expressed a willingness to engage in constructive dialogue to address
intellectual property concerns and also resolve regulatory, quality, and
safety challenges in India. There is a need for innovation in healthcare
and we must demonstrate India’s genuine interest in fostering local
innovation and improving patient access to new medicines. The recently
announced Think Tank for formulating a national IPR policy is a good idea,
but its membership lacks a diversity of perspective. We are disappointed
that the research-based industry finds no representation at all!” Ranjana
Smetacek, OPPI spokesperson told Intellectual Property Watch.

Significantly, health activists are equally unhappy about the composition
of the IPR Think Tank. Speculation is rife about the choice of members of
the Think Tank who are tasked to draft the National IPR Policy. But the
Think Tank members themselves

have not made any public statement. The DIPP website invites comments
regarding the proposed l IPR Policy.

“Although the US pressure in the recent months has rattled the Indian
Government and public health activists, I think it is difficult to imagine
any immediate any substantial changes in the functioning of India’s patent
system. The changes, if any, may be incremental in terms of exercise of
administrative discretion and also by offering more clarity on patent
office practices. India’s stand on disengagement with the United States on
Section 301 Out-of-cycle review process initiated by the USTR only confirms
that India wants play by global multilateral trade rules. It wants to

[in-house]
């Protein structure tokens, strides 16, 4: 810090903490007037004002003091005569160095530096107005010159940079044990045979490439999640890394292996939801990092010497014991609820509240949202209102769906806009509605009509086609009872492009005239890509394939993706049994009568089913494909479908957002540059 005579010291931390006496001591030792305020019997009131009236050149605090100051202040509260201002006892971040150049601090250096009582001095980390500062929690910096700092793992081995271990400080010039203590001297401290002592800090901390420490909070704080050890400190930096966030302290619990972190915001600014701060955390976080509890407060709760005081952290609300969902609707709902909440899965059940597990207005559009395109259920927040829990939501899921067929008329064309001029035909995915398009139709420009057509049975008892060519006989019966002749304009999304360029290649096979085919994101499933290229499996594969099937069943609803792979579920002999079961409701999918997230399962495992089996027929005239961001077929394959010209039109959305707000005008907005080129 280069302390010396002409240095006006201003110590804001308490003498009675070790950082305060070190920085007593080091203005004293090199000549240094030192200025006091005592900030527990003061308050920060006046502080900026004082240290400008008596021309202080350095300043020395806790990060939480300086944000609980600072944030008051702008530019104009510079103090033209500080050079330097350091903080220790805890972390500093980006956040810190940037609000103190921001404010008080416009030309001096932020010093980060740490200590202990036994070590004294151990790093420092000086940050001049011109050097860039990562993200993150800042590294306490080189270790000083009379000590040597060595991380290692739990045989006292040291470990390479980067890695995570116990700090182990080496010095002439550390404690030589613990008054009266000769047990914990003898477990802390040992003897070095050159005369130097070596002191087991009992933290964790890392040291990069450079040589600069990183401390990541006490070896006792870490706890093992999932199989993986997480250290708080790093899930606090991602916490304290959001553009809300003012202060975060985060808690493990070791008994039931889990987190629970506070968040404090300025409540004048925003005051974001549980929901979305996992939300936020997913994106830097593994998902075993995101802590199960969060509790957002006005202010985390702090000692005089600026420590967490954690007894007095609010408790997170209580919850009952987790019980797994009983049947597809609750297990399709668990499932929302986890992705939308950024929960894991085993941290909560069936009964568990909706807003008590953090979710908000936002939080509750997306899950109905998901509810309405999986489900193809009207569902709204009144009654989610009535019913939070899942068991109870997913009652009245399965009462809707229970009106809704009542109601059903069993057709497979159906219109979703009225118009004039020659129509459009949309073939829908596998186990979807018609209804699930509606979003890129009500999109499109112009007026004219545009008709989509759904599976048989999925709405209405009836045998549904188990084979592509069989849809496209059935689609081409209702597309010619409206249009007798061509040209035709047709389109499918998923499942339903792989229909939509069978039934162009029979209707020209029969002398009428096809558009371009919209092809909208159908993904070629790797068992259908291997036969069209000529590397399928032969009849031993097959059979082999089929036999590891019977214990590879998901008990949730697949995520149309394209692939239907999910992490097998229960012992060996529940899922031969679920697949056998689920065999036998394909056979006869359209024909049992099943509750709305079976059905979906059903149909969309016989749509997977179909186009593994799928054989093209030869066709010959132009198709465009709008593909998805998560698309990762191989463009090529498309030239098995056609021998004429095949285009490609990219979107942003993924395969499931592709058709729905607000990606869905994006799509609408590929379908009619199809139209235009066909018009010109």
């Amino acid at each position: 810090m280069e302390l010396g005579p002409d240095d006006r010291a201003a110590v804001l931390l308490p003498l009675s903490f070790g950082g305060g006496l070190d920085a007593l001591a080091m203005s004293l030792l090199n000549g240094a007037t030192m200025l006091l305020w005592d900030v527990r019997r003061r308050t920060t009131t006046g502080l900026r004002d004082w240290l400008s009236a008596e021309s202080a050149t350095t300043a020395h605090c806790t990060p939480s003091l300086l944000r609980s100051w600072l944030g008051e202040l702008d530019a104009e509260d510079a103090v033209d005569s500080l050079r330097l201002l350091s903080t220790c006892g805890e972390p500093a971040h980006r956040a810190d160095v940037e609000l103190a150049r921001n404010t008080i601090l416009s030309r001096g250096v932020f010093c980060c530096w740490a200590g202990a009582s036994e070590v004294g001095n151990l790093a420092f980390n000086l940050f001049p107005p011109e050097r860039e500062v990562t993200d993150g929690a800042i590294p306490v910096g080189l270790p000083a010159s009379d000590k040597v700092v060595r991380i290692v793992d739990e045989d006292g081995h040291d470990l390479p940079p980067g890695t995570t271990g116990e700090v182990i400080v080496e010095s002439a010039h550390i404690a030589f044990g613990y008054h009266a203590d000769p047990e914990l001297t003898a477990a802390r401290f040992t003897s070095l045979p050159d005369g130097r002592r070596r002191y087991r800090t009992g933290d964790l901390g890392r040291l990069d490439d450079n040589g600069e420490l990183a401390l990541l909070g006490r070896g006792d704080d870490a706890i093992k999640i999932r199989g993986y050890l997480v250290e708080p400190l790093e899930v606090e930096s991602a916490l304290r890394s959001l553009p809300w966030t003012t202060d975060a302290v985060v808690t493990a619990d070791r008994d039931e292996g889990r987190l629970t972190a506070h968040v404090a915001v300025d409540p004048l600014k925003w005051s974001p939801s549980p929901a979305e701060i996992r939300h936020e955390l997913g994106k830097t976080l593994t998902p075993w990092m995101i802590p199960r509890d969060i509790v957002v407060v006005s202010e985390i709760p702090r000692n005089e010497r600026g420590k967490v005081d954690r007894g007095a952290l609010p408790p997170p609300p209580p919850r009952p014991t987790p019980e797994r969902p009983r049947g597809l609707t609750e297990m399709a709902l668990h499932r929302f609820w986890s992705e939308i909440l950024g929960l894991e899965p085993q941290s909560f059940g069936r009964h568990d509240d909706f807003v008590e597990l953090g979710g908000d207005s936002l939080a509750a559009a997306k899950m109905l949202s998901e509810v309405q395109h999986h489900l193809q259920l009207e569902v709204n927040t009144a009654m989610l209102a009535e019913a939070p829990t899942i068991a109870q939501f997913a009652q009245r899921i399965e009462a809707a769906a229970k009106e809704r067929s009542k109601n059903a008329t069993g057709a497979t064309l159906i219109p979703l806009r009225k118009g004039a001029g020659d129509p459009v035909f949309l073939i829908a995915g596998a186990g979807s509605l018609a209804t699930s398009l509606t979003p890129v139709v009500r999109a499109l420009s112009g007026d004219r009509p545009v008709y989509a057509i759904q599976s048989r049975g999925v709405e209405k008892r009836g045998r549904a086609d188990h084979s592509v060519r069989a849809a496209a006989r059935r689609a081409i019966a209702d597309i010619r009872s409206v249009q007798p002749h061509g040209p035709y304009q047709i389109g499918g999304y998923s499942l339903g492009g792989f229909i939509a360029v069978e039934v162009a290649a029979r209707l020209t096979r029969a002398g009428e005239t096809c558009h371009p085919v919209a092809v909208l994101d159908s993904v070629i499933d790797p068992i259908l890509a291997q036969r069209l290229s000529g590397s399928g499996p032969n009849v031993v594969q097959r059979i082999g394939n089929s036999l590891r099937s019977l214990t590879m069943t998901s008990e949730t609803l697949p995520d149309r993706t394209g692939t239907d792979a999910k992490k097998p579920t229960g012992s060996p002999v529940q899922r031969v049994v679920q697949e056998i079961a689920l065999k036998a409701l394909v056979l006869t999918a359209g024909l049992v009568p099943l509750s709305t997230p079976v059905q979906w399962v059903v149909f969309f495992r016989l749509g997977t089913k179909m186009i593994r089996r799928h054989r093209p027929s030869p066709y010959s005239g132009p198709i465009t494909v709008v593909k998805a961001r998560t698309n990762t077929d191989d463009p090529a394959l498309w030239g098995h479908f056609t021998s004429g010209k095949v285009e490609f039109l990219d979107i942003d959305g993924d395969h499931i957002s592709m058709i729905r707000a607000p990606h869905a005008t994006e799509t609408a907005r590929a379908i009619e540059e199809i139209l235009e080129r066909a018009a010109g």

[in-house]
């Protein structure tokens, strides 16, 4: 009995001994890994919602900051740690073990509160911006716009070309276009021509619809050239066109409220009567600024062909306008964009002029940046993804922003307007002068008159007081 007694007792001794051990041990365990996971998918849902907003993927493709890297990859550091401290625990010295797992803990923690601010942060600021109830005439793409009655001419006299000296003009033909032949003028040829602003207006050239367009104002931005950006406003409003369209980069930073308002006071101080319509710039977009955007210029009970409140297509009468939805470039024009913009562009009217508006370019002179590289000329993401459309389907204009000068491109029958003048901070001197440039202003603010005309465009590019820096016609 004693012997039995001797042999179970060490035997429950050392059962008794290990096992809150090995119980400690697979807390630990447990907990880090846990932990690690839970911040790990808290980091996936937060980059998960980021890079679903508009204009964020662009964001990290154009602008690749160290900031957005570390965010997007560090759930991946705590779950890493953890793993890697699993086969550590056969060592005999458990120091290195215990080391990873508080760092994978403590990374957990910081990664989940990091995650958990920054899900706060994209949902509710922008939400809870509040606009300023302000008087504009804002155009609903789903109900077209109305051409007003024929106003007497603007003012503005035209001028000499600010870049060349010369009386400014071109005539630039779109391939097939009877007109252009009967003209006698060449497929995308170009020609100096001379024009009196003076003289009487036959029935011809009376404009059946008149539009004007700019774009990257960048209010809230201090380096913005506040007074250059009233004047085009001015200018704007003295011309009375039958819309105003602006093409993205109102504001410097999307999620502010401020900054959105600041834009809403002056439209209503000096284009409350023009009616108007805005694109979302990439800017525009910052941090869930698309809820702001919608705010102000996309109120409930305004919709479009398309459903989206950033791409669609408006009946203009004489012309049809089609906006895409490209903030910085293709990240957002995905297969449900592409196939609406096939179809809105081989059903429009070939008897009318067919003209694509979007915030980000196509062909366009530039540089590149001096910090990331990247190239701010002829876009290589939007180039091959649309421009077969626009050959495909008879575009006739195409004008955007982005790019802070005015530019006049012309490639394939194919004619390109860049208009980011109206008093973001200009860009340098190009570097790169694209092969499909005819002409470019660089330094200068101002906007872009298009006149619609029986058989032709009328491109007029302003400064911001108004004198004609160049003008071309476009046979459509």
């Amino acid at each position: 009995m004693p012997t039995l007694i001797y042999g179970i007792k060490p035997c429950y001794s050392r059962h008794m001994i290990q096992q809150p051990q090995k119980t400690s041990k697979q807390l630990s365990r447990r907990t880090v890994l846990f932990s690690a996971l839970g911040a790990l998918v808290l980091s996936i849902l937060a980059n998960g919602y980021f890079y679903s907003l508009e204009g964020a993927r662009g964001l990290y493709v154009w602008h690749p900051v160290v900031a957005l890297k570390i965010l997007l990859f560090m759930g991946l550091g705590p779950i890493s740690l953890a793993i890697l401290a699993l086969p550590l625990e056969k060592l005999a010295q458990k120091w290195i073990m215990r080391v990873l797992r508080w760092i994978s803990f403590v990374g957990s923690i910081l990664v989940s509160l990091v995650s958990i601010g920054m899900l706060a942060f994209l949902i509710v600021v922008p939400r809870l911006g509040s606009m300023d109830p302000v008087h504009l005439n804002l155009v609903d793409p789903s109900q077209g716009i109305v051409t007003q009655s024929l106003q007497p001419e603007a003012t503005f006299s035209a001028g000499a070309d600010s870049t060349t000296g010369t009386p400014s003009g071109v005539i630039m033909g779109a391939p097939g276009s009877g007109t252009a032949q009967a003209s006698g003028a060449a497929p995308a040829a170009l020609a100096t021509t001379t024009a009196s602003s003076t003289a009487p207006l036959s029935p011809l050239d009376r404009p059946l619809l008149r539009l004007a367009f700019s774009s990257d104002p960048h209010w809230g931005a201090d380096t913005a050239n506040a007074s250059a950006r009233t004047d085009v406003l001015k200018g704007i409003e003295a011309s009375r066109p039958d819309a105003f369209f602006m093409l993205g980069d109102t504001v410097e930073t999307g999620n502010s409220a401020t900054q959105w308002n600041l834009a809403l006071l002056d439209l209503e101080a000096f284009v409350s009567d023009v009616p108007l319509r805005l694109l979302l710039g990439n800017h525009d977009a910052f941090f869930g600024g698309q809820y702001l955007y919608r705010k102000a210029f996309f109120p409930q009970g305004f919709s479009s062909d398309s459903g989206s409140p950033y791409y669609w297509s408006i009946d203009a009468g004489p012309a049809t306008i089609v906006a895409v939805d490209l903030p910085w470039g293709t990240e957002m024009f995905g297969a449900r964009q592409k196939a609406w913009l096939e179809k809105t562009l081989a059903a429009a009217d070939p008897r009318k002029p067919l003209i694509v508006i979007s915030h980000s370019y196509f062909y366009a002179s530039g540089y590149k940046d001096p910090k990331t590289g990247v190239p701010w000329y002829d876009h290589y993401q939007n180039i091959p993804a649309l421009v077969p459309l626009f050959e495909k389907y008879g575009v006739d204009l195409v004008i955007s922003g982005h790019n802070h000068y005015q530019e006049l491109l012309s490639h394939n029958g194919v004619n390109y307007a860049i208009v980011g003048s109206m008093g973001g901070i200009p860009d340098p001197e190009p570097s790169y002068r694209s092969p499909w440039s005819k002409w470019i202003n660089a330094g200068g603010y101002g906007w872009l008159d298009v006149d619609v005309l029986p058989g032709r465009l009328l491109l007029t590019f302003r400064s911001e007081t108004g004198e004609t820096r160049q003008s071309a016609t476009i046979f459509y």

benefit from the flexibilities enshrined in the TRIPS Agreement,” Yogesh
Pai, assistant professor of law at the National Law University, Delhi told
Intellectual Property Watch.

The reasons are not far to seek. “India’s IP regime is TRIPS-compliant. Any
substantial change through legislative amendments to dilute public policy
safeguards is politically sensitive. Similarly, it’s even more difficult to
drive case-law jurisprudence in a direction that US delegations would
anticipate owing to a strong and independent judiciary. However, I have a
feeling that administrative discretion may be streamlined and/or diluted to
some extent. The target may also be changes in patent office practices. The
least that these delegations will achieve is to have some clarity and
consistency in patent office practices specifically in relation to the
implementation of Section 3(d) of the Indian Patents Act,1970,” Pai

Pai was one of the academics consulted by the new government earlier this
year on IPR-related issues. However, at the time of writing, the fate of
the inputs given by the academics is not known.

Another Indian academic, Dinesh Abrol, professor in the Delhi-based
Institute for Studies in Industrial Development, also asserts that IPR is a
multilateral issue and questions the need to discuss it with the US in a
bilateral forum.

“India’s IPR regime is fully TRIPS-compliant. Why did we agree to a
bilateral mechanism to deal with it? Abrol told Intellectual Property Watch.

”The pointers are very clear. At the start, the government is unlikely to
change the law because that would have to go through the Parliament. But
changes could be through the IPR policy,” Abrol said.

Many organisations and individuals from across India have collectively sent
a letter [pdf] to the Prime Minister Modi, expressing their concerns on the
Joint Working Group on Intellectual Property (IP) set up between India and
the US.

So is India really buckling under US pressure?